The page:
I was sent a link to a CNN story yesterday afternoon. It is the latest update in a story that's become quite the media frenzy: "Natalie Dylan" (not her real name) and her creative alternative to student loans. This 22 year old woman is auctioning off her virginity in hopes of raising enough money to finance her Masters degree. This is remarkable, due not only to the high sum her "cherry" seems to be going for these days (between 3.7 and 3.8 million dollars, when last checked), but because of the shock and awe that has followed in its wake. A perfect example of this is the commentary provided by CNN's Prime News host Mike Galanos and correspondent Richelle Carey . Billed as "hard news with a human side," Prime News "challenges news makers and experts to help viewers gain a clearer understanding of the 'right vs. wrong' conflict playing out across the country every day." (If you ask me, this sounds more suitable for Fox News than CNN, but I digress...) Click here to read more.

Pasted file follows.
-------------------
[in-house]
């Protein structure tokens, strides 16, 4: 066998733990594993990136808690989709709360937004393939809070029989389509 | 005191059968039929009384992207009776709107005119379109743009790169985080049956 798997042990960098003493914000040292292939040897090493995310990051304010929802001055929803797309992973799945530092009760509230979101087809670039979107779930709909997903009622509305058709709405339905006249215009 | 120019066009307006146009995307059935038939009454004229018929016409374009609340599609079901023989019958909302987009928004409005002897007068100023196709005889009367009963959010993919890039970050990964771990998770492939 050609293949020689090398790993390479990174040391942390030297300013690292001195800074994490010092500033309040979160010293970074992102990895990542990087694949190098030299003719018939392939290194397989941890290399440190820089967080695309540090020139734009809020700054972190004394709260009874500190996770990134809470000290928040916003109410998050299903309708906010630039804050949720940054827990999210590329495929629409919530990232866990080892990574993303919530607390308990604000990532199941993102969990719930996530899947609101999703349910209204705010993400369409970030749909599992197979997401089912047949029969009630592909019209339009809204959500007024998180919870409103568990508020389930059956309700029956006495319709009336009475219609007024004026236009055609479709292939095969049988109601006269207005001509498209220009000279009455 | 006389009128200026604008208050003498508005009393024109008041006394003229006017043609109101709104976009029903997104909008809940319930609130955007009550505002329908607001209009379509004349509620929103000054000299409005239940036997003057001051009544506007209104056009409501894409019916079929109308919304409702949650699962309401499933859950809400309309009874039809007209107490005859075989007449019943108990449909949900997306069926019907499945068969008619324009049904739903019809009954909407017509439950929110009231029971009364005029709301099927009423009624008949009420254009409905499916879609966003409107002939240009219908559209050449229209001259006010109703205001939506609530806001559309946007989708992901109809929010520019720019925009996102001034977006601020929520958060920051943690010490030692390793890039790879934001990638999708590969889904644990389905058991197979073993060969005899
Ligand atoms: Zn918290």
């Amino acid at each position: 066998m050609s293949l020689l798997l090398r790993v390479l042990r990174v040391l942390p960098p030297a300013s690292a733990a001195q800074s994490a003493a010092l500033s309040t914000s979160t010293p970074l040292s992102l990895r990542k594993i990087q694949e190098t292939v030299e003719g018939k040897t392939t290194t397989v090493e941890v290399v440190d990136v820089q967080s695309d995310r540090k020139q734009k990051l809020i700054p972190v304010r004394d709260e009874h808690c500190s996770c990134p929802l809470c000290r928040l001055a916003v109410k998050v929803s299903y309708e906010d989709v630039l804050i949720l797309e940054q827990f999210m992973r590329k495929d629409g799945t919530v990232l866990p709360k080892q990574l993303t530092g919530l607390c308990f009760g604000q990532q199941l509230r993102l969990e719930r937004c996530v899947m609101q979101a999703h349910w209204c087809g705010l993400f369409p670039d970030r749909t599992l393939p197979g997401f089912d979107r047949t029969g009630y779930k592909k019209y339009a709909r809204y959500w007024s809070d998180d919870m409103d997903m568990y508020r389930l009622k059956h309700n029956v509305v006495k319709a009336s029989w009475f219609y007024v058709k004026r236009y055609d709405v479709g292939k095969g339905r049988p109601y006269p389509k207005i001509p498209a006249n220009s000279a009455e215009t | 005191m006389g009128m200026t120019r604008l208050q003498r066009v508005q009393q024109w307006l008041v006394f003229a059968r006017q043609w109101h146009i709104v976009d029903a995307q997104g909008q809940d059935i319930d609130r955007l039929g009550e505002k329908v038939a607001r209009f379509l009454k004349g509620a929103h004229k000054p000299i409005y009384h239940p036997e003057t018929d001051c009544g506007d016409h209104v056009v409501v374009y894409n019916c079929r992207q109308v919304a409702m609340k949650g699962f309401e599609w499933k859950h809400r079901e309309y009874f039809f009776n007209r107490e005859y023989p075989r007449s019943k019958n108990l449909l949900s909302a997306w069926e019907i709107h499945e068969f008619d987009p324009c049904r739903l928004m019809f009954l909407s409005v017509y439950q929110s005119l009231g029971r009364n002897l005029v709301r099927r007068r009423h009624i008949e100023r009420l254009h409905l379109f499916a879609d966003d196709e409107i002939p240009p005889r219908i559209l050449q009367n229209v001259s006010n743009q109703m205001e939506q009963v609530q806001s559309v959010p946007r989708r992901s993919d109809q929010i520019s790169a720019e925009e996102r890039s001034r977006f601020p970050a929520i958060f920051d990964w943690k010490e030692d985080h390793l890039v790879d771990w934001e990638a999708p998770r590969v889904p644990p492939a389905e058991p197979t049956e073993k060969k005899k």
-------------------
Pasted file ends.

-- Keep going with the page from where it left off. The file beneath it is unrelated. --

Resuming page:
This might date me a bit, but when I first saw a picture of a shaved pussy, it was a real turn-on because it seemed edgy and sexually aggressive. It wasn't something that women did, as a rule. Now, it's so common that it's banal, and natural bushes, like the one that Furry Girl has made her trademark, have become a fetishized niche. The difference between the two styles still inspires a lot of heat and passion, and not always the good kind. Some people insist that shaved pussies make women look like children; others think that pubic hair looks scraggly and unclean. I'm one of the rare ones, someone with no preference whatsoever. But I can say that I utterly despise the vehemence on both sides, and their willingness to pathologize women's bodies one way or another. What I dislike about the shaved look is its total ubiquitousness. I hate that it's considered de rigueur for models to shave their pubic hair unless they're trying to appeal to a niche demographic, and that women feel like they have to shave to show up at a sex party or even to fuck their date. Shaved pussies are gorgeous, as are pussies with wild, full bushes. But homogeneity is boring and unsexy, and if the aesthetic flipflopped tomorrow, I'd say the same thing about natural bushes.